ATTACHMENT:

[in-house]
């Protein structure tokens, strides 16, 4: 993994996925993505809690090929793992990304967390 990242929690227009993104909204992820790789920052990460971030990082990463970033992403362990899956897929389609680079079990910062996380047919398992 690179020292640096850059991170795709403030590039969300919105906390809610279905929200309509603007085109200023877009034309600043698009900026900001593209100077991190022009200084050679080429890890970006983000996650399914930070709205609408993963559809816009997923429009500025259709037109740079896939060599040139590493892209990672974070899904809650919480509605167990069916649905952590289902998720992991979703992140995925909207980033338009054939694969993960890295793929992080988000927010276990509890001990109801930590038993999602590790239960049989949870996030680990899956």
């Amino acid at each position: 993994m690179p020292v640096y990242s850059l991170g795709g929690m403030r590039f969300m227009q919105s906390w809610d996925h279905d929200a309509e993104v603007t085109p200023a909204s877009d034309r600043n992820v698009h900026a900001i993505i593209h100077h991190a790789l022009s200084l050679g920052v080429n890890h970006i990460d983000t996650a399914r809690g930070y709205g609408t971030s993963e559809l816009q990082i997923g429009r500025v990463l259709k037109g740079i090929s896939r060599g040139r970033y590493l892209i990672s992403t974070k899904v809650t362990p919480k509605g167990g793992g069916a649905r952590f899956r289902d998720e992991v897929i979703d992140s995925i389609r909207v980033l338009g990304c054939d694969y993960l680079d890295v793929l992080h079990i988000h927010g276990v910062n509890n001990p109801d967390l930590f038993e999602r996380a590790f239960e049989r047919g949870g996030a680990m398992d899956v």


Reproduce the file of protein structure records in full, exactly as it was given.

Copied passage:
[in-house]
């Protein structure tokens, strides 16, 4: 993994996925993505809690090929793992990304967390 990242929690227009993104909204992820790789920052990460971030990082990463970033992403362990899956897929389609680079079990910062996380047919398992 690179020292640096850059991170795709403030590039969300919105906390809610279905929200309509603007085109200023877009034309600043698009900026900001593209100077991190022009200084050679080429890890970006983000996650399914930070709205609408993963559809816009997923429009500025259709037109740079896939060599040139590493892209990672974070899904809650919480509605167990069916649905952590289902998720992991979703992140995925909207980033338009054939694969993960890295793929992080988000927010276990509890001990109801930590038993999602590790239960049989949870996030680990899956």
């Amino acid at each position: 993994m690179p020292v640096y990242s850059l991170g795709g929690m403030r590039f969300m227009q919105s906390w809610d996925h279905d929200a309509e993104v603007t085109p200023a909204s877009d034309r600043n992820v698009h900026a900001i993505i593209h100077h991190a790789l022009s200084l050679g920052v080429n890890h970006i990460d983000t996650a399914r809690g930070y709205g609408t971030s993963e559809l816009q990082i997923g429009r500025v990463l259709k037109g740079i090929s896939r060599g040139r970033y590493l892209i990672s992403t974070k899904v809650t362990p919480k509605g167990g793992g069916a649905r952590f899956r289902d998720e992991v897929i979703d992140s995925i389609r909207v980033l338009g990304c054939d694969y993960l680079d890295v793929l992080h079990i988000h927010g276990v910062n509890n001990p109801d967390l930590f038993e999602r996380a590790f239960e049989r047919g949870g996030a680990m398992d899956v």